Marguerite


1 entry found.
Picture of Marguerite Marguerite
Common Name: Ox-Eyed Daisy, Moon Daisy, Marguerite
Botanical Name: Leucanthemum vulgare (lu-KAN-the-mum vul-GA-re)
Decorative Life: About 7-14 days.
Post Harvest Care:
  • Very little data is in the literature about this species. Until more is known, it is suggested that it be treated like a Marguerite Daisy. Namely, use a fresh flower food low in sugar (so-called "professional" brands) or just use a hydration solution with no sugar. Or, first treat with a bleach solution (one teaspoon per gallon of water) for one hour before placing into a low sugar containing fresh flower food. The reason for no or low sugar is that sugar can promote leaf yellowing. Stem recutting seems to be one of the most important postharvest tasks for this species.
Family Roots:
  • As a member of the Asteraceae or Compositae (aster family), it has many common relatives including chyrsanthemum, gerbera, sunflower, aster, lettuce, zinnia and strawflower.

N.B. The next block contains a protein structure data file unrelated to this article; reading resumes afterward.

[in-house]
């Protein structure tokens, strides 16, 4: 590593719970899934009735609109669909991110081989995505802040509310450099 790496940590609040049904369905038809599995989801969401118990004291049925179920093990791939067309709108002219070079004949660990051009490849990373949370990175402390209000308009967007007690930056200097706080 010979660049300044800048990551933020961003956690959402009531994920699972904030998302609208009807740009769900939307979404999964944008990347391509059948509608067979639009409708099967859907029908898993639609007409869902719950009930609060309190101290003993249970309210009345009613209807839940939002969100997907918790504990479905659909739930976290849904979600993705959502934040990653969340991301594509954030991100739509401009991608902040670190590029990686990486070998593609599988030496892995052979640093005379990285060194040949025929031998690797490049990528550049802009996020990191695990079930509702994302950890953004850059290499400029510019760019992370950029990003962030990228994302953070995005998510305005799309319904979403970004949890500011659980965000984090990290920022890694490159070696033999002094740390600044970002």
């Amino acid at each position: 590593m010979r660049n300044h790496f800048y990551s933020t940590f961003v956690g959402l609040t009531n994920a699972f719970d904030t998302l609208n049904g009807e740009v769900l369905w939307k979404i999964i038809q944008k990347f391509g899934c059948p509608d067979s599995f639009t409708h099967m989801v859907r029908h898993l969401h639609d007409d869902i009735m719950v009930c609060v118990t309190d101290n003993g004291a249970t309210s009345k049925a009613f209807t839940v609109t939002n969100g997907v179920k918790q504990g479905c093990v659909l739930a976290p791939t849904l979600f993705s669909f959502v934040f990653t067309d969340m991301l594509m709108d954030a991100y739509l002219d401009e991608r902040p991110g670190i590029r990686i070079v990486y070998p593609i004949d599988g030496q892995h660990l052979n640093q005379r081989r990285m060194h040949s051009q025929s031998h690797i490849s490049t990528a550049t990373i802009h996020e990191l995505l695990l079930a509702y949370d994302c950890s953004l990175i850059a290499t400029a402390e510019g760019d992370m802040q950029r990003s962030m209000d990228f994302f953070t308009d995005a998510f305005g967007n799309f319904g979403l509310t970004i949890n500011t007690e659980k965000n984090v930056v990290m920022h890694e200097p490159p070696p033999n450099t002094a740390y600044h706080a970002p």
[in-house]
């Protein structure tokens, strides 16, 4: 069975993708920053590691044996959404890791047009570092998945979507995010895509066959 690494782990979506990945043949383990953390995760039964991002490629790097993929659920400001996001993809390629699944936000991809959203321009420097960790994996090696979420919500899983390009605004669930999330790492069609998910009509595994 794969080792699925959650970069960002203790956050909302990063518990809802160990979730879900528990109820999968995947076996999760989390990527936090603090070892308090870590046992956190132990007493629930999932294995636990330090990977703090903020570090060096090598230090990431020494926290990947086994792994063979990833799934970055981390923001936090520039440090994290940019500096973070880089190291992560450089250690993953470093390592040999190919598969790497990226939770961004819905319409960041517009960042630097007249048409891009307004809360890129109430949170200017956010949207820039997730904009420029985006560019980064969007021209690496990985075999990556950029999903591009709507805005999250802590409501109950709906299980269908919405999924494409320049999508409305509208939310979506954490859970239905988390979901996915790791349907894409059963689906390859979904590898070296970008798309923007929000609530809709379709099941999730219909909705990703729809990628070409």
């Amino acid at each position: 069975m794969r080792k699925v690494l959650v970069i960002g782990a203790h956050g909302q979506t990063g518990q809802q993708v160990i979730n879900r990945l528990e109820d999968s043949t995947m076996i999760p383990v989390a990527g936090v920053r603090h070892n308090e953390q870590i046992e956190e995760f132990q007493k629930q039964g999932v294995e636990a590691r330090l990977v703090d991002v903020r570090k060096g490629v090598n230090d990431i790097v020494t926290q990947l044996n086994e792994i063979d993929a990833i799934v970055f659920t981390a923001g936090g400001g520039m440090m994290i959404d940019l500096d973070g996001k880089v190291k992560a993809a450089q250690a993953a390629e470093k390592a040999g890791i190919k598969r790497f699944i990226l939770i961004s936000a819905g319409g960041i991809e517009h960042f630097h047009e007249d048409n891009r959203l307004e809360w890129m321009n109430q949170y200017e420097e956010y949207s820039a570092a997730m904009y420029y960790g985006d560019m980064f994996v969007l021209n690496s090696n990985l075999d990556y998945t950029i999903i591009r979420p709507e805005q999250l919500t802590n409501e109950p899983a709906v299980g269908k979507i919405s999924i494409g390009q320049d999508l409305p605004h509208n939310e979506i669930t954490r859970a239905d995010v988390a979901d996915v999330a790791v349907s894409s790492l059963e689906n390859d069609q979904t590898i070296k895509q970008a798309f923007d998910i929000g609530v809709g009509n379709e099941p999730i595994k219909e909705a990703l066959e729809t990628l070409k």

• Native to temperate Eurasia.
Personality:
  • Stems to 3 feet, simple or branched. Basal leaves to 4 inches but becoming shorter higher up on the plant to the point that they are just short scale like structures. Has typical terminal daisy like flowers (mostly white) that are characteristic of this family.
  • Flowers are not fragrant.
Availability: Mostly summer.
Flower Color: Ray florets white, occasionally short or absent.
Storage Specifics: Store at 32-34 F, up to 3 days wet and 7 days dry. However, minimum storage or transport times are advised.
Tidbits:
  • From the Greek "leukos" meaning white and "anthemon" for flower. Genus contains about 25 species of annual or perennial herbs.
  • Common name may be derived from Margaret of Anjou, wife of Henry VI, of the 15th century, who used daisies on her personal banner.
  • The Compositae or aster family is vast, with over 20,000 species, and is also one of the most developed families. It was named Compositae because the flowers are actually a "composite" of many individual flowers into one head. Hence, when children pull one "petal" off at a time, saying "she/he loves me, loves me not", they are actually removing a complete flower, not just a petal.
  • White flowers are often dyed to get pink, green, red or blue colors by either submerging or solution uptake techniques.